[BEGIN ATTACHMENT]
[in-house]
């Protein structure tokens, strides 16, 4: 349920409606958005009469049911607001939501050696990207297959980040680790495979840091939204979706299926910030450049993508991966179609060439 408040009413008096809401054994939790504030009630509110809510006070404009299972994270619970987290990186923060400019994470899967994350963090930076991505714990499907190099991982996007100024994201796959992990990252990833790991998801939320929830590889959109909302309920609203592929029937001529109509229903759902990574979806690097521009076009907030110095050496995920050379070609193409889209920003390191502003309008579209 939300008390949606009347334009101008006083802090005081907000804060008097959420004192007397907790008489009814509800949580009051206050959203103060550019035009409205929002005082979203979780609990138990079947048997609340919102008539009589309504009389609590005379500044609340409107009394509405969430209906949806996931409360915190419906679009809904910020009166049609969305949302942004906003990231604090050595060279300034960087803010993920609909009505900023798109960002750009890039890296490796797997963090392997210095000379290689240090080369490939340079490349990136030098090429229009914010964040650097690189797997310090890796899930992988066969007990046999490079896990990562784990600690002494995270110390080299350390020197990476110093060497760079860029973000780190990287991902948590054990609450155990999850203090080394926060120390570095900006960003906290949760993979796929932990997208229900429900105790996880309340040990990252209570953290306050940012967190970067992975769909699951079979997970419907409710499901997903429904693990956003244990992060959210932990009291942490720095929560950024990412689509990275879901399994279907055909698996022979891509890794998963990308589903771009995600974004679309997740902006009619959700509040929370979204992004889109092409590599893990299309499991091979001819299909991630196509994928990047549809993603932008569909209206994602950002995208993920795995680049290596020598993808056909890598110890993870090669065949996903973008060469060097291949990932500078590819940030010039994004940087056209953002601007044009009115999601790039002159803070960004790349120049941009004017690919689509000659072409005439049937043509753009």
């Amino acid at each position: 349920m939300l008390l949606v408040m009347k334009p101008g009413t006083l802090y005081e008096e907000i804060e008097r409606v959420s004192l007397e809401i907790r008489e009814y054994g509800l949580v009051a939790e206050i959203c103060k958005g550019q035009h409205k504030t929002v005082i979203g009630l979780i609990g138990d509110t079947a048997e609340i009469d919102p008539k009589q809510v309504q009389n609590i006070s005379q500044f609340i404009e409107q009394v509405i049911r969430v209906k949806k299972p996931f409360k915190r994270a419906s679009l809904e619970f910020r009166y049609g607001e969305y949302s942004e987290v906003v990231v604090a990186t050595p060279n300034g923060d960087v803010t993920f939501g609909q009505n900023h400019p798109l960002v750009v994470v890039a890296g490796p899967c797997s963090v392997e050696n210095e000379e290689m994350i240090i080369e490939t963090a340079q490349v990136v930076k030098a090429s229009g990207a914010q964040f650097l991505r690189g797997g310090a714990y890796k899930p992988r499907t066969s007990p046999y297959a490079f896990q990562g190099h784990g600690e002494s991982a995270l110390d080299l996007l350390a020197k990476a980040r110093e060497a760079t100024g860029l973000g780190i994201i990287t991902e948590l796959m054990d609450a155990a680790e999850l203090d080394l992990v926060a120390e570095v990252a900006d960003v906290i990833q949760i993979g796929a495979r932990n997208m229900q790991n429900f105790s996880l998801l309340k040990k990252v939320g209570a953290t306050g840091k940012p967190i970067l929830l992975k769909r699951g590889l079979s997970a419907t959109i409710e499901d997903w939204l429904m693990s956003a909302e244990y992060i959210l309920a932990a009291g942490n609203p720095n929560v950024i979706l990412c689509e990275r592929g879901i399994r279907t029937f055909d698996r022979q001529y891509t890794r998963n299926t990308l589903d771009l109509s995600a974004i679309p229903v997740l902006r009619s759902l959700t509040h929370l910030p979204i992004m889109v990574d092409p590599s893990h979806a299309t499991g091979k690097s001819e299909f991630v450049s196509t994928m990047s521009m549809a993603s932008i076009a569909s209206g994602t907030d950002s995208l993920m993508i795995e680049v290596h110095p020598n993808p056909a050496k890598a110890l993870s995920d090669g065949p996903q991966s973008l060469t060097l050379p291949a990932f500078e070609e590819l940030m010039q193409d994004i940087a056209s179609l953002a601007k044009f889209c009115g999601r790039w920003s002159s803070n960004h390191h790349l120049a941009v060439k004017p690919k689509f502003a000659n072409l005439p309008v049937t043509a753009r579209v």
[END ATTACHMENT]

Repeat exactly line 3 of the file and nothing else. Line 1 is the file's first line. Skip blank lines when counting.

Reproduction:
């Amino acid at each position: 349920m939300l008390l949606v408040m009347k334009p101008g009413t006083l802090y005081e008096e907000i804060e008097r409606v959420s004192l007397e809401i907790r008489e009814y054994g509800l949580v009051a939790e206050i959203c103060k958005g550019q035009h409205k504030t929002v005082i979203g009630l979780i609990g138990d509110t079947a048997e609340i009469d919102p008539k009589q809510v309504q009389n609590i006070s005379q500044f609340i404009e409107q009394v509405i049911r969430v209906k949806k299972p996931f409360k915190r994270a419906s679009l809904e619970f910020r009166y049609g607001e969305y949302s942004e987290v906003v990231v604090a990186t050595p060279n300034g923060d960087v803010t993920f939501g609909q009505n900023h400019p798109l960002v750009v994470v890039a890296g490796p899967c797997s963090v392997e050696n210095e000379e290689m994350i240090i080369e490939t963090a340079q490349v990136v930076k030098a090429s229009g990207a914010q964040f650097l991505r690189g797997g310090a714990y890796k899930p992988r499907t066969s007990p046999y297959a490079f896990q990562g190099h784990g600690e002494s991982a995270l110390d080299l996007l350390a020197k990476a980040r110093e060497a760079t100024g860029l973000g780190i994201i990287t991902e948590l796959m054990d609450a155990a680790e999850l203090d080394l992990v926060a120390e570095v990252a900006d960003v906290i990833q949760i993979g796929a495979r932990n997208m229900q790991n429900f105790s996880l998801l309340k040990k990252v939320g209570a953290t306050g840091k940012p967190i970067l929830l992975k769909r699951g590889l079979s997970a419907t959109i409710e499901d997903w939204l429904m693990s956003a909302e244990y992060i959210l309920a932990a009291g942490n609203p720095n929560v950024i979706l990412c689509e990275r592929g879901i399994r279907t029937f055909d698996r022979q001529y891509t890794r998963n299926t990308l589903d771009l109509s995600a974004i679309p229903v997740l902006r009619s759902l959700t509040h929370l910030p979204i992004m889109v990574d092409p590599s893990h979806a299309t499991g091979k690097s001819e299909f991630v450049s196509t994928m990047s521009m549809a993603s932008i076009a569909s209206g994602t907030d950002s995208l993920m993508i795995e680049v290596h110095p020598n993808p056909a050496k890598a110890l993870s995920d090669g065949p996903q991966s973008l060469t060097l050379p291949a990932f500078e070609e590819l940030m010039q193409d994004i940087a056209s179609l953002a601007k044009f889209c009115g999601r790039w920003s002159s803070n960004h390191h790349l120049a941009v060439k004017p690919k689509f502003a000659n072409l005439p309008v049937t043509a753009r579209v």